“If you, unknowingly, are able to create masterpieces in colour then un-knowledge is your way. But if you are unable to create masterpieces in colour out of your un-knowledge, then you ought to look for knowledge.” Johannes Itten (1888-1967)
Today was our next practical lesson held by Helen, all based around the theory of colour. I have not learned much on colour theory previously so this was as very useful lecture for me. I learned a lot and the various techniques that were shown (which I will be expressing to you in this blog) gave me a lot to think about when it comes to my own colour board I have created for my company design collection. Three very important aspects of colour theory that I learned today were; hue, tone and chromo. Hue being the quality which distinguishes one colour from another (red from orange), Tone being the quality of the brightness (light or dark) and chromo being the quality of the saturation (spectral hues are of maximum).
Creating various ‘squares’ of each colour roughly of big sheets of cartridge paper gave me a lot of free space to experiment with each colour technique as I built up a body of colour samples. I could then cut out neat samples from each technique and create a reference page that I can refer to throughout my course and career whenever I need some inspiration in the colour department.
- The colour wheel– yellow is the lightest of all colours, on the other hand violet is the darkest. Looking at a constructed colour wheel, I can see that yellow can ‘travel’ to violet either via red (warm colours) or via blue (cool colours).
- The colour wheel is made of three various type of colour; primaries, secondaries and tertiaries. The three primary colours being; red, yellow and blue. While the three secondary colours being; orange, green and violet. Each secondary colour is created by mixing together two equal amounts of two primary colours. There are six tertiary colours that fall between all the primary and secondary colours these being; yellow-orange, red-orange, red-violet, blue-violet, blue-green and yellow-green. These are all made by mixing together a primary colour with its nearest secondary colour of each side.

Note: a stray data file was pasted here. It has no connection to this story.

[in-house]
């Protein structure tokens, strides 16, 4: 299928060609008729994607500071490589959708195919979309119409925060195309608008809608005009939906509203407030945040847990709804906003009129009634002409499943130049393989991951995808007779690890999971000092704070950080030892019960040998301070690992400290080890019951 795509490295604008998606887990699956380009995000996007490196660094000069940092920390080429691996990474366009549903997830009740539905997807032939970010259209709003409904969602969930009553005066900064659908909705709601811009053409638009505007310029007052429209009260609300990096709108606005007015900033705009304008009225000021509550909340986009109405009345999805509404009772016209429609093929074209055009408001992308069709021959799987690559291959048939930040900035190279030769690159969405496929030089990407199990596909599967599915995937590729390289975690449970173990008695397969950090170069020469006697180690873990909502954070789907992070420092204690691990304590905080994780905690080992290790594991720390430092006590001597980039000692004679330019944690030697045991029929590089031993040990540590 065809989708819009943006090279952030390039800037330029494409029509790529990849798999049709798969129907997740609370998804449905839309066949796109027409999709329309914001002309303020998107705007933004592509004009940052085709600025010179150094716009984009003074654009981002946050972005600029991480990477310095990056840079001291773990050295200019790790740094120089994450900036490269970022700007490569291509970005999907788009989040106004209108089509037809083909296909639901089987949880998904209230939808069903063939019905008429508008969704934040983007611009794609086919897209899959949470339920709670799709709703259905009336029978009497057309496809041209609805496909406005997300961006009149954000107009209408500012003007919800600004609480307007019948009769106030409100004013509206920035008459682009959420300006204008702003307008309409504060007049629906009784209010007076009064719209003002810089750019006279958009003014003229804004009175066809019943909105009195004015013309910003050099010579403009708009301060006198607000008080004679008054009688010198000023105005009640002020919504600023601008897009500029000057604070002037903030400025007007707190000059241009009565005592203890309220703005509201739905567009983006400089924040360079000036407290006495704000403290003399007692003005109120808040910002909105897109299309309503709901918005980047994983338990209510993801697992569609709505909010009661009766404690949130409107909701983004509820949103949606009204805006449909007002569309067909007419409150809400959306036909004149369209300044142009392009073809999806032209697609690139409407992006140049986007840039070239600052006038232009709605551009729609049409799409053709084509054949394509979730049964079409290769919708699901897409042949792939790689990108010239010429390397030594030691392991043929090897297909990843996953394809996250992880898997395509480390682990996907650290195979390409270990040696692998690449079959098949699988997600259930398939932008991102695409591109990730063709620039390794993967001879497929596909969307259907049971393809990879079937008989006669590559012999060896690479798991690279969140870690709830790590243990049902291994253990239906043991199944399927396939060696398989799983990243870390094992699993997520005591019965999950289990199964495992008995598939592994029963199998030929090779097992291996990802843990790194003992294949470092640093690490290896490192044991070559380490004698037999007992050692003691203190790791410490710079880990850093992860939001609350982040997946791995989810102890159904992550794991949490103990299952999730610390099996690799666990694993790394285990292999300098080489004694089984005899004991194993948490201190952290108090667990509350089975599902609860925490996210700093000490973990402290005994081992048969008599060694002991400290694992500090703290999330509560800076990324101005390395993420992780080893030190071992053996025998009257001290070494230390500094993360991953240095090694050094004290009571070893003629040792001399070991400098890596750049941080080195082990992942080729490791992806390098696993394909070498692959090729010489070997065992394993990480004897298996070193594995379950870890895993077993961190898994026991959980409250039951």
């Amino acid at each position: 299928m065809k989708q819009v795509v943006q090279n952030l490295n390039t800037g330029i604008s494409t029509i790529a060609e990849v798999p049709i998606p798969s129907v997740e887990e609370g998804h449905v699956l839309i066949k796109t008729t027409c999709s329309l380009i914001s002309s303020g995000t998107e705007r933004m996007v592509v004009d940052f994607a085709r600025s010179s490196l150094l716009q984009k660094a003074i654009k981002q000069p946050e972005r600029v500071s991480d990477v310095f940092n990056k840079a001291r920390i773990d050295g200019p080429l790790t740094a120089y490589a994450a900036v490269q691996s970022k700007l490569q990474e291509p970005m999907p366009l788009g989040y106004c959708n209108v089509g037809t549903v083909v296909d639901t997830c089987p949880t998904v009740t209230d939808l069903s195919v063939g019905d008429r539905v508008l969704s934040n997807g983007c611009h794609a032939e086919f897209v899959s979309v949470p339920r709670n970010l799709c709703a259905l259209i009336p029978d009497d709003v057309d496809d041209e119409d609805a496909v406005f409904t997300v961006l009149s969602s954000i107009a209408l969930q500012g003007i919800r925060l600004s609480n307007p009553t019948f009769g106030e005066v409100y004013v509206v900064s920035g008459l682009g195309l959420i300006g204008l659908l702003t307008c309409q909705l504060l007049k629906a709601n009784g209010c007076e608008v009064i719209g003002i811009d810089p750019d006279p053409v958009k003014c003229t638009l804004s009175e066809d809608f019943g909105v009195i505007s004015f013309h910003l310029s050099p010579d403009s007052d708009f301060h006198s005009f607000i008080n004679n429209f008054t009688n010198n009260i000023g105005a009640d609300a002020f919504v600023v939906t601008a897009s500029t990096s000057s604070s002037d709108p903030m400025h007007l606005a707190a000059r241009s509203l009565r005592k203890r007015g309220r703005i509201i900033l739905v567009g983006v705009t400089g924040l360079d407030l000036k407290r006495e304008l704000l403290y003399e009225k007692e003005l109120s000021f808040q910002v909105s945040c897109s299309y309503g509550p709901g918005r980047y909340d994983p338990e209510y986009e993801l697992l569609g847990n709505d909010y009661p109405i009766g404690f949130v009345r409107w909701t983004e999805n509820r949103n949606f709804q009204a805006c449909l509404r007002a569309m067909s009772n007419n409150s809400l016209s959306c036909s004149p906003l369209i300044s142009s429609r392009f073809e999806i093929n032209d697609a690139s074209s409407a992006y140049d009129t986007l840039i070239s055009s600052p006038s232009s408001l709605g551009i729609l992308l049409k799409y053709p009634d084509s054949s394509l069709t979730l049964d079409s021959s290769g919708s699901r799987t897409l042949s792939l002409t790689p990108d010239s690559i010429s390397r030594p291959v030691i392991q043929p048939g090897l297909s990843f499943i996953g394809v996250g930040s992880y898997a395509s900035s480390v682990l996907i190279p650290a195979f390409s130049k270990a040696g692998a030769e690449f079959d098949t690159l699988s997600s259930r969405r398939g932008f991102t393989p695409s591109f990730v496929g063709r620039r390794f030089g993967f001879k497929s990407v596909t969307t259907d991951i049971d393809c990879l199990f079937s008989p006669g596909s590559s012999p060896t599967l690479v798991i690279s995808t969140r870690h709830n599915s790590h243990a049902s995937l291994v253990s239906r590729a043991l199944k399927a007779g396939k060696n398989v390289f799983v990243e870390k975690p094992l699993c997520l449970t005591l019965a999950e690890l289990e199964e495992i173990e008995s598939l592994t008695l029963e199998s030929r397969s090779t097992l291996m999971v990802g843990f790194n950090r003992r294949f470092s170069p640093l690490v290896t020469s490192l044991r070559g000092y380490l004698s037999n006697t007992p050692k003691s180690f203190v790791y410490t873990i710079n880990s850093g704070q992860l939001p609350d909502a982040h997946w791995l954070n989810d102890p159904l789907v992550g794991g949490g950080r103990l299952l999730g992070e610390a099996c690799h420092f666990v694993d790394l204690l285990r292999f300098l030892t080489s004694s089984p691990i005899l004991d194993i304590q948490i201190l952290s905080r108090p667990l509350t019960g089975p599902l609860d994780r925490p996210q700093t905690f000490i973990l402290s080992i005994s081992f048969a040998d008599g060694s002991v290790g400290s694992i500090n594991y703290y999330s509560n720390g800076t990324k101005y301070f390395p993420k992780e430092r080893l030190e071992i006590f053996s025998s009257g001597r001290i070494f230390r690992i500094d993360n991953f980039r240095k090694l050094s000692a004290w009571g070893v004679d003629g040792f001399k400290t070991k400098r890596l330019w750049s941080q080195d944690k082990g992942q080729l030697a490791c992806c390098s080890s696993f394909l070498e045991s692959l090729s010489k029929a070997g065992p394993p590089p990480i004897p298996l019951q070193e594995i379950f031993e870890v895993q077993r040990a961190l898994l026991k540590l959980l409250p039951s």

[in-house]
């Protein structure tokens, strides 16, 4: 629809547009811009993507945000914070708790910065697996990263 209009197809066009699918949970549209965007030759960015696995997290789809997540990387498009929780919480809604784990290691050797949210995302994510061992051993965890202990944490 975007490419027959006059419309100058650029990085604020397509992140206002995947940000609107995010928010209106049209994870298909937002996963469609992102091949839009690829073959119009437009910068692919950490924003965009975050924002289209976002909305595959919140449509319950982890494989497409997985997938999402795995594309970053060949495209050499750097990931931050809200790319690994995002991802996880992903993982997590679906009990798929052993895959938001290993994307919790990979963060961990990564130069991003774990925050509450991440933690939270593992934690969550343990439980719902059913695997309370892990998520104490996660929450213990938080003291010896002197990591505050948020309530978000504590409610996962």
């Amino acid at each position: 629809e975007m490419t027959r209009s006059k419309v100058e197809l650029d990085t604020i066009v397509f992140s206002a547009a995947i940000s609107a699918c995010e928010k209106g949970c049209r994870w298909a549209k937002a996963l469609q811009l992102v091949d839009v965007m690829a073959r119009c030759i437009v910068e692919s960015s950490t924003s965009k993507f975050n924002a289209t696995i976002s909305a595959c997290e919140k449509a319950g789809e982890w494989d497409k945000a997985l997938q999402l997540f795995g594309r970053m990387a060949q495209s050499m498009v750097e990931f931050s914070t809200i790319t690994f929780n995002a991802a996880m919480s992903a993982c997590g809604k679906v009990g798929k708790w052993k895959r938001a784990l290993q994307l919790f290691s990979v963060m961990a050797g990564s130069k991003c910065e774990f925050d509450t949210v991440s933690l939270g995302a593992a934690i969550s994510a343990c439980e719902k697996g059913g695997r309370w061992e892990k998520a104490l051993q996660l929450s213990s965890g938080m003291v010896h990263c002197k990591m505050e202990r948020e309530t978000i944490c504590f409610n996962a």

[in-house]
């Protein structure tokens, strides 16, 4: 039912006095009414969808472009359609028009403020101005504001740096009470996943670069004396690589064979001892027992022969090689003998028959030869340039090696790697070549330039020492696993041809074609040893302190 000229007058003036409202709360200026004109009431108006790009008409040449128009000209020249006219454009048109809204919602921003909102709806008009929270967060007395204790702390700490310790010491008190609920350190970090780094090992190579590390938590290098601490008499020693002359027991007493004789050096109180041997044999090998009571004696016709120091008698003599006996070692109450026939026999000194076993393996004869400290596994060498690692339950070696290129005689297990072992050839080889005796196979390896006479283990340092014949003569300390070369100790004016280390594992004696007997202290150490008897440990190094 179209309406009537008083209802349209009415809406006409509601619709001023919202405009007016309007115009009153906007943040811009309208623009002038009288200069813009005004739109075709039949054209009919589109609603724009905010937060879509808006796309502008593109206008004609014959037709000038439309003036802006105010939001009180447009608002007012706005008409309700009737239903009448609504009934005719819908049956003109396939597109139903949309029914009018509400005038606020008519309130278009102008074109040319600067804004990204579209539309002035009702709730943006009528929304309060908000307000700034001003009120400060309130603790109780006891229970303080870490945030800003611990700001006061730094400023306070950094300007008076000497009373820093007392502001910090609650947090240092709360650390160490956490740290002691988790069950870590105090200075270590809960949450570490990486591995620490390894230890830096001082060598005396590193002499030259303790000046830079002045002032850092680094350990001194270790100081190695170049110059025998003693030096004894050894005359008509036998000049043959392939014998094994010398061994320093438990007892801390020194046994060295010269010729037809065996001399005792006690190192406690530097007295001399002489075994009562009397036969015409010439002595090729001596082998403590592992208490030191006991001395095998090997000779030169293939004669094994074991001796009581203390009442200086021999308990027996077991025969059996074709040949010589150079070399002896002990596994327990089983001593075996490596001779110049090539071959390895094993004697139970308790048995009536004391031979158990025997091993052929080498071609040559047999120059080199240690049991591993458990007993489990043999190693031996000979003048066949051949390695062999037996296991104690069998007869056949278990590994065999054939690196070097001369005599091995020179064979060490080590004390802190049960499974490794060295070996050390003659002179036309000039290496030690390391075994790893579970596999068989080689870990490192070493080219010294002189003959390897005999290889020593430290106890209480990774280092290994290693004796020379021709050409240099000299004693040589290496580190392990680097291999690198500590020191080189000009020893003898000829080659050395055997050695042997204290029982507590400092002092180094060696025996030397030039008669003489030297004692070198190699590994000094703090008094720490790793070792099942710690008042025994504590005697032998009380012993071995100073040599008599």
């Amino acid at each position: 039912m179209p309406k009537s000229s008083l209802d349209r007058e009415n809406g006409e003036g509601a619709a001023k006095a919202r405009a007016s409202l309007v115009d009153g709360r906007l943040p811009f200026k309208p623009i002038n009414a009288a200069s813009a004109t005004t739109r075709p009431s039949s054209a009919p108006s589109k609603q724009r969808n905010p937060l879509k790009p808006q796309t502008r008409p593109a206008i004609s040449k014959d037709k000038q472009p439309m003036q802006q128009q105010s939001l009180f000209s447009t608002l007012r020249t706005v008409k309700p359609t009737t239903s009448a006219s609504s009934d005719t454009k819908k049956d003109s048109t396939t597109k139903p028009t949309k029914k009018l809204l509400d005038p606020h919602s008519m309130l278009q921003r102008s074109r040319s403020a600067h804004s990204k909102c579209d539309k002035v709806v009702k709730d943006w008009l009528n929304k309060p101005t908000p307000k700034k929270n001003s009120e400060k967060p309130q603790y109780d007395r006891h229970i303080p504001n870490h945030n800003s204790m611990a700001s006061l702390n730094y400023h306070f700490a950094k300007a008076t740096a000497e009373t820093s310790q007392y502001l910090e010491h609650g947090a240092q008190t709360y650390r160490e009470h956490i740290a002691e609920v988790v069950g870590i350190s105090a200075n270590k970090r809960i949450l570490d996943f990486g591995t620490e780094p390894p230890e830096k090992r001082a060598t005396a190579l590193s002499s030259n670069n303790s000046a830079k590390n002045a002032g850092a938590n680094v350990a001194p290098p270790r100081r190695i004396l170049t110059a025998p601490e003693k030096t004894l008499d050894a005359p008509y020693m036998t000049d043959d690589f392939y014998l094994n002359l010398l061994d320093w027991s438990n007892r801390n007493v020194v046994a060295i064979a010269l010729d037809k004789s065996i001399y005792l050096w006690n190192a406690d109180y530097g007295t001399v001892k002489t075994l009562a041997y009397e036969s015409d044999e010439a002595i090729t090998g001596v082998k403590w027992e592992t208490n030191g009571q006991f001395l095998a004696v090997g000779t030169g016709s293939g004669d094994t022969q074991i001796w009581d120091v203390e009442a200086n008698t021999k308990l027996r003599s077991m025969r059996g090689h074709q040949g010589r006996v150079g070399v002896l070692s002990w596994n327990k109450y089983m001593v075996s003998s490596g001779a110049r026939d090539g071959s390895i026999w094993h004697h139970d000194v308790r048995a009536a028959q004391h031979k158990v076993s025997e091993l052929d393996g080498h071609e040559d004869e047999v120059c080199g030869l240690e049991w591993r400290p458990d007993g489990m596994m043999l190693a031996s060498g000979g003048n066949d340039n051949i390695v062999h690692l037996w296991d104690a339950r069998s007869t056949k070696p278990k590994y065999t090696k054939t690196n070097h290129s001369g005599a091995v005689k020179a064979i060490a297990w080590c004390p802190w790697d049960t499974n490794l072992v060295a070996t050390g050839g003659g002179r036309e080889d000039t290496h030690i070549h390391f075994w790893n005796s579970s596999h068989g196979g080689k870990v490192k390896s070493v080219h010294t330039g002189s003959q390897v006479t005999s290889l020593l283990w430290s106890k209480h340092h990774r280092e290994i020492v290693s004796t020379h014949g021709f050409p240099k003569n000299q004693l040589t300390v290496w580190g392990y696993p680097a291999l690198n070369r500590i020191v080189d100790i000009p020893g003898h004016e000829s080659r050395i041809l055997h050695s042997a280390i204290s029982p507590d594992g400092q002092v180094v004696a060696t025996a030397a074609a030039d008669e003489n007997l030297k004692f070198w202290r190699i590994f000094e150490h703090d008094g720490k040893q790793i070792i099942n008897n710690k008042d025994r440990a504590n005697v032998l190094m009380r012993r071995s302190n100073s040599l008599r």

- Complementary colours– are found directly opposite each other on the colour wheel. I have also created a mixture band combining blue and orange together to create ‘in-between’ colours.
- Grey scale- is commonly perceived to be just from black to white, but there is a lot more to it. Coloured grey scales exist by mixing all three primary colours and adding a tint. A variety of coloured grey scales can be made by adding more of one primary colour to another (1 x red, 1 x yellow and 2 x blue).
- Tints and Shades- a tint is the addition of white to any hue. Opposite to this, a shade is the addition to black or grey to any hue.
- Harmonies- a simple harmony is created when I place any colour next to its neighbour colour in a scheme for example I used blue supported by blue-violet and blue-green.
- Tinted harmonies are created when groups of harmonious colours have had white added to them.
- Shaded harmonies are created when black or grey are added to them instead of white.
- Contrasting colours– are colours which when placed side by side ‘intensify’ each other (red next to yellow will appear more of a rosy red while the yellow will look a lot brighter than on its own).
- Discord colours- occur when the ‘natural order’ of the colour wheel is reverse (in the natural order red is lighter than violet, but if the violet is lightened by the addition of white to become a pale violet it we be discordant with the red)
- Cold and warm colours- the coldest colour in the colour while is blue-green, while the hottest colour in the colour circle is red-orange. To make cold colours warmer, add reds. To make hot colours cooler, add blues.
I’m am very unpleased with how the colours has transferred onto my laptop via pictures. To do these colour techniques justice, they really do need to be seen in real life as the lighting in the pictures as well as transferring them onto my laptop has adjusting the real colour and it does lose it’s wow factor.
After completing these tasks, I am feeling a lot more confident when it comes to colour. I have decided that I am going to revisit my colour board and improved it using my new-found knowledge. I want to complete a complementary band between my contrasting colours that I have already chosen to see if I can find some new and exciting colours and shades that I have previously not considered using. Furthermore, I am looking forward to experimenting further is discord colour which I think will fit my theme of menswear perfectly. As I have not come across discord previously in my studies, I am very excited to dive into this aspect of colour theory and see what exciting new colours I can discover and add to my colour board to lease new life into my project.